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Restaurant Group set to trial delivery-only brand as it returns to profit

A new delivery-only brand is set to be trialled by Frankie & Benny’s owner Restaurant Group after the company returned to profitability in spite of weak sales.
Chief executive Andy McCue is preparing to roll out a gourmet burger concept with a menu that will only be available via delivery. The food will be cooked by kitchens at sites the company already owns and will be available in a handful of locations at first before being expanded if the trial is successful.
The company, which also owns Mexican eatery Chiquito and Garfunkel’s, is trying to grab a larger share of the delivered-food market given tough trading conditions in the restaurant sector. It now has 130 sites served by Deliveroo, up from 37 at the start of 2017, and is running trials with Uber Eats and Just Eat.
The move comes as the company returned to profitability in 2017 despite a 4.4pc fall in sales to ?679m. Pre-tax profits hit ?43.5m compared to a ?49.3m loss the prior year. Earnings were helped by the fact large one-off costs linked to onerous leases and impairments in 2016 were not repeated.
Restaurant Group share price
Investors reacted positively to the results, sending the shares up more than 13pc to 269p and helping to reverse the decline in the company’s share price, which had fallen more than a quarter in the past year.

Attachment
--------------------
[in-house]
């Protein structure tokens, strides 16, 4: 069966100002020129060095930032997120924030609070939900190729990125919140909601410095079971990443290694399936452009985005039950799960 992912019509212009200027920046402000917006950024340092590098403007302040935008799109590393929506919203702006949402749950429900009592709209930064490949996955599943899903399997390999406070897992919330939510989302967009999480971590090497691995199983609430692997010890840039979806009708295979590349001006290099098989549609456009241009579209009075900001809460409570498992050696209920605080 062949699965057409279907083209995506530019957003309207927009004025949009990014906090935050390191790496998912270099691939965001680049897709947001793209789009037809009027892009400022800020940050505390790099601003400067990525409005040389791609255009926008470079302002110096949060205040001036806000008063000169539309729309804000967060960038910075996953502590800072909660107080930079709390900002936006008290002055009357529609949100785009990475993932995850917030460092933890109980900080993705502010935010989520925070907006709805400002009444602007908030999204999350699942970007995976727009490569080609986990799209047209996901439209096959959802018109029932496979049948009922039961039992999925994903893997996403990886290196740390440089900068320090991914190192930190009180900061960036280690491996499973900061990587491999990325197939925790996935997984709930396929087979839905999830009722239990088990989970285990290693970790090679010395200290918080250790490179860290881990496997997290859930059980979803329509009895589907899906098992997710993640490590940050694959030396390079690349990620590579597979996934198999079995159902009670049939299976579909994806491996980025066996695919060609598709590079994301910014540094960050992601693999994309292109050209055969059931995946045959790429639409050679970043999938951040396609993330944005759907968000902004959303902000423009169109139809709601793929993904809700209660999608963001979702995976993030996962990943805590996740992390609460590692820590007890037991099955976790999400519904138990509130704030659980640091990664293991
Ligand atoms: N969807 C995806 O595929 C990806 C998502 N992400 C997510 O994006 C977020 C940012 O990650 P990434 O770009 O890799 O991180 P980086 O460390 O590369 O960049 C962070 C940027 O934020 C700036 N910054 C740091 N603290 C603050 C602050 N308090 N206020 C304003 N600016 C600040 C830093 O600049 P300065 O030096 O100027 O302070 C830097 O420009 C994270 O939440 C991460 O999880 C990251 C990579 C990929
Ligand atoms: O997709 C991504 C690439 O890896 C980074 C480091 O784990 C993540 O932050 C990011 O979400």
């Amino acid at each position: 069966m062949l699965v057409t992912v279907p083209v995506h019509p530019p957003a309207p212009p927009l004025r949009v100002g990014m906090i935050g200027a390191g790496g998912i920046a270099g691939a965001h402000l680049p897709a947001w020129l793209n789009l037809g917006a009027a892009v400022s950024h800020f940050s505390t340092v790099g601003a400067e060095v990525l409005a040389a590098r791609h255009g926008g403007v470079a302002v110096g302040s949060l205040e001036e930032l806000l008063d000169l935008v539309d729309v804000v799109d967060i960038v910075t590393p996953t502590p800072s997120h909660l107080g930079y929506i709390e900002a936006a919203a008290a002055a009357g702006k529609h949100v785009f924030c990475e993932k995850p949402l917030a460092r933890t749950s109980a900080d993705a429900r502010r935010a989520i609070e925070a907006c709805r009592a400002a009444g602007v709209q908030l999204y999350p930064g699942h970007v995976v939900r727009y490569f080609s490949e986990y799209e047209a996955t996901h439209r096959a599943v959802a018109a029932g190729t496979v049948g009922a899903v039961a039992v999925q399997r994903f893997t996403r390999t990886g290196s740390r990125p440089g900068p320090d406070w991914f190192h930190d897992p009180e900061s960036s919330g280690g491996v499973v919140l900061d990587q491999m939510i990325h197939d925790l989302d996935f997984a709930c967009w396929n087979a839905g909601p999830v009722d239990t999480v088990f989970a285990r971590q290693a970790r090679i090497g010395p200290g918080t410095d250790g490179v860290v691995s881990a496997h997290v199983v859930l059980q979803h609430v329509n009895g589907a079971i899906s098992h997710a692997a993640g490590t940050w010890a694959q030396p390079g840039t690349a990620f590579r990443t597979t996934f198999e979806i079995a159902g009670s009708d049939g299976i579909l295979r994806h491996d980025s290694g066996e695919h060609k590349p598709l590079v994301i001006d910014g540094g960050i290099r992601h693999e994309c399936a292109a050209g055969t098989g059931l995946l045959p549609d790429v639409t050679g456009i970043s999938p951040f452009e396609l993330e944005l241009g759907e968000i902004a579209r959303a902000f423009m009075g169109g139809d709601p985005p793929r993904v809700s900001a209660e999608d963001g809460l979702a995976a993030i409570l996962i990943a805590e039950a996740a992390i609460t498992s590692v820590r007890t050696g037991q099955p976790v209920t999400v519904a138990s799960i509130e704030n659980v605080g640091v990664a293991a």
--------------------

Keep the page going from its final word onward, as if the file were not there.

Mr McCue said he had expected his company’s sales to have been under pressure in 2017 due to the decision to cut menu prices at Frankie & Benny’s, its largest brand at 259 sites.
He added the company had also invested in a mobile app which would allow customers to order and pay on their devices, helping “remove customer pain points” and improve service.
“Customers want to order quickly and pay quickly too because people have less time and want to look for the convenient option,” he said. “We have to make the experience in our restaurants as slick as possible.”
Restaurant Group set to trial delivery-only brand as it returns to profit

The restaurant sector is facing difficult conditions because of rising costs, prompting several chains including Jamie's Italian to launch rescue plans

Credit:
Chris J Ratcliffe/Getty Images Europe
Elsewhere, Mr McCue said he wanted to ramp up the company’s pubs business as well as its concessions division, which includes sites at airports.
An increasing number of brands are turning to transport hubs in a bid to protect themselves from the tough conditions on the high street which have led to several chains launching rescue plans in order to keep trading. Jamie’s Italian, which had to close 12 high street sites, is looking at airports as a potential avenue for new openings.
Restaurant Group will open about 10 concession sites this year and between five and 10 pubs at a cost of between ?24m and ?30m. It plans to open more in 2019.
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